less having and buying
more giving and sharing;
for justice and peace;
less clapping, less "liking", less "trending"
more praying, more kneeling
to Jesus our Savior and everything! AMEN.
Quiet Storm by Fr. Nicanor F. Lalog II, 17 October 2020
It is the world’s most powerful weapon in any war, the most potent medicine for any ailment but has always been shunned upon by many especially in this age of sophisticated technology and modern science.
This is the Holy Rosary of the Blessed Virgin Mary, so loved by most saints in the past 800 years, encouraged by the Mother Church, and now rediscovered by many in this time of COVID-19 pandemic.
How prophetic were the words of St. John Paul II in October 16, 2002 when he declared it as “Year of the Rosary” by adding the Luminous Mysteries prayed on Thursdays.
The Rosary of the Virgin Mary… still remains, at the dawn of this third millennium, a prayer of great significance, destined to bring forth a harvest of holiness. It blends easily into the spiritual journey of the Christian life, which, after two thousand years, has lost none of the freshness of its beginnings and feels drawn by the Spirit of God to “set out into the deep” (duc in altum!) in order once more to proclaim, and even cry out, before the world that Jesus Christ is Lord and Saviour, “the way, and the truth and the life” (Jn 14:6), “the goal of human history and the point on which the desires of history and civilization turn”.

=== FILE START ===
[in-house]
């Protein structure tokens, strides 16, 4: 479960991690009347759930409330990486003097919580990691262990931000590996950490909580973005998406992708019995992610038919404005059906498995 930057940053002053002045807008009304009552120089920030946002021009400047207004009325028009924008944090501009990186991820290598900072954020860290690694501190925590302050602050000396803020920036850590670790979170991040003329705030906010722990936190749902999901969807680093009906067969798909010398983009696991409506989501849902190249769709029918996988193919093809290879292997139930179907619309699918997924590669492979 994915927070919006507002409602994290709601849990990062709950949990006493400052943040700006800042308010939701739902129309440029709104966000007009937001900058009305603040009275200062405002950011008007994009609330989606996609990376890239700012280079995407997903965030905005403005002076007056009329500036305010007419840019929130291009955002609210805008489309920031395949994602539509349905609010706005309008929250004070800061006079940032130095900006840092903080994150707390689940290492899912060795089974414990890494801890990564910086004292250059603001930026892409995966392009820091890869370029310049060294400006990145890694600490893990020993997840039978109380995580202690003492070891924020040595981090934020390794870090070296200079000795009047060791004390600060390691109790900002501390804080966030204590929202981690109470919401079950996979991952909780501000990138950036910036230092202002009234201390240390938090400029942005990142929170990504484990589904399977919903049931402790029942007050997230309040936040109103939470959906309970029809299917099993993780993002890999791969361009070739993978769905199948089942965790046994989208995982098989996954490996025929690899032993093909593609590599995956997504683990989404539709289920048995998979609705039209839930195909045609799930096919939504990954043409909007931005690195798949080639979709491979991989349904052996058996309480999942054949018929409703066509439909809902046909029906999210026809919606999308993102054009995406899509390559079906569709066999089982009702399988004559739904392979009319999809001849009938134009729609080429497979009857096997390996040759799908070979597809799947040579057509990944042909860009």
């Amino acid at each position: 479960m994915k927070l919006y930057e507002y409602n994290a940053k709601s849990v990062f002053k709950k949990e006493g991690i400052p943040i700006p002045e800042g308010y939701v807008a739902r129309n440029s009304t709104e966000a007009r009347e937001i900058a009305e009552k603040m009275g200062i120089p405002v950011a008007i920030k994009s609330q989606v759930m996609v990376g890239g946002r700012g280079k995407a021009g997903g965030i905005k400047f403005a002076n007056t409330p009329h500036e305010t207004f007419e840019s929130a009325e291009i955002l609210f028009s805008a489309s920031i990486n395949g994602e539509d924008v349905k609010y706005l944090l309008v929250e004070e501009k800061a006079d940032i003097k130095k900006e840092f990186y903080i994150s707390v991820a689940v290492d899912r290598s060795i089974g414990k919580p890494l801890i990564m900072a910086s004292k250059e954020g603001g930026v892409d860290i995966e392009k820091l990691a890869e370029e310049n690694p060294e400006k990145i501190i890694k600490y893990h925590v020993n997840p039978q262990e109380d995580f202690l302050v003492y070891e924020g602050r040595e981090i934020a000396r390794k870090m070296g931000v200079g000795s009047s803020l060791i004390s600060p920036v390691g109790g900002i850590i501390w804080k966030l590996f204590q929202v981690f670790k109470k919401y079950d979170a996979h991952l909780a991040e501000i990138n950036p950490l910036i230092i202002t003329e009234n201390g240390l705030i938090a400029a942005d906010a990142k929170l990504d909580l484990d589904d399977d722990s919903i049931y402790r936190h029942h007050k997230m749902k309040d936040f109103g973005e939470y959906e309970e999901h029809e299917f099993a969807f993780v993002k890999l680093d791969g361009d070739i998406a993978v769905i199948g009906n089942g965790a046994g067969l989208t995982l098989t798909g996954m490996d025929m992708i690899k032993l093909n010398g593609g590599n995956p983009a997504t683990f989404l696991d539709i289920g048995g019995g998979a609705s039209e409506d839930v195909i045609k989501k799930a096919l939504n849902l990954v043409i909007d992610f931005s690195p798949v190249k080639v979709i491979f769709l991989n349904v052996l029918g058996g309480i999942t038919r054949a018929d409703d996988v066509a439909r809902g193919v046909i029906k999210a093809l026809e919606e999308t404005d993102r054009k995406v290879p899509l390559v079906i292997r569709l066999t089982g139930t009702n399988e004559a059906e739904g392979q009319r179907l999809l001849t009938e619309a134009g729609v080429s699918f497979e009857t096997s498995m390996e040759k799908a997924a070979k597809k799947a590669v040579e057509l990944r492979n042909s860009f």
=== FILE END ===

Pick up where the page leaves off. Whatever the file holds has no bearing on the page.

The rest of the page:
St. John Paul II, Rosarium Virginis Mariae, Introduction
It is very interesting to know that the celebration of the Our Lady of the Holy Rosary was instituted following the victory by the Spanish Armada over the Ottoman Turks at the Battle of Lepanto Bay on October 07, 1571. That decisive naval victory attributed to the praying of the Rosary ended the push towards Europe by the powerful Moslem Ottomans. That would be repeated less than a hundred years later at Manila Bay in 1646 when the Protestant Dutch navy retreated unable to break the defenses of the combined Spanish and Filipino forces who placed themselves under the patronage of Our Lady of the Holy Rosary. Following their victory at the La Naval de Manila, the surviving soldiers walked barefoot to the Santo Domingo Church then in Intramuros.